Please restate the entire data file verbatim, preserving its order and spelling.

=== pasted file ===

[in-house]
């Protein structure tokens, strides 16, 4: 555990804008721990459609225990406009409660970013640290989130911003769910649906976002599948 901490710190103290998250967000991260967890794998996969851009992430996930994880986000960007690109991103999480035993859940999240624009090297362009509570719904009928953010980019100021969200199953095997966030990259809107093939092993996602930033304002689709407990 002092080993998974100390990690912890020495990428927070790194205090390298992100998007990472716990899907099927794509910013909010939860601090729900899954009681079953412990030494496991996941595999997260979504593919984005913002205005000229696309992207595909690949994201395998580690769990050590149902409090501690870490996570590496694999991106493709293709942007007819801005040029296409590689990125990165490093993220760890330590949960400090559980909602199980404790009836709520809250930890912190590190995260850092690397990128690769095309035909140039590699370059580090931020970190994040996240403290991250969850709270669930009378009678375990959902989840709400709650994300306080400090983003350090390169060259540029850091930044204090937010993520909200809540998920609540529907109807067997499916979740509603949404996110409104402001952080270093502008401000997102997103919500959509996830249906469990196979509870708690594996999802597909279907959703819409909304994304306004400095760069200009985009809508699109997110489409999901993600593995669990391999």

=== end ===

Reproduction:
[in-house]
């Protein structure tokens, strides 16, 4: 555990804008721990459609225990406009409660970013640290989130911003769910649906976002599948 901490710190103290998250967000991260967890794998996969851009992430996930994880986000960007690109991103999480035993859940999240624009090297362009509570719904009928953010980019100021969200199953095997966030990259809107093939092993996602930033304002689709407990 002092080993998974100390990690912890020495990428927070790194205090390298992100998007990472716990899907099927794509910013909010939860601090729900899954009681079953412990030494496991996941595999997260979504593919984005913002205005000229696309992207595909690949994201395998580690769990050590149902409090501690870490996570590496694999991106493709293709942007007819801005040029296409590689990125990165490093993220760890330590949960400090559980909602199980404790009836709520809250930890912190590190995260850092690397990128690769095309035909140039590699370059580090931020970190994040996240403290991250969850709270669930009378009678375990959902989840709400709650994300306080400090983003350090390169060259540029850091930044204090937010993520909200809540998920609540529907109807067997499916979740509603949404996110409104402001952080270093502008401000997102997103919500959509996830249906469990196979509870708690594996999802597909279907959703819409909304994304306004400095760069200009985009809508699109997110489409999901993600593995669990391999």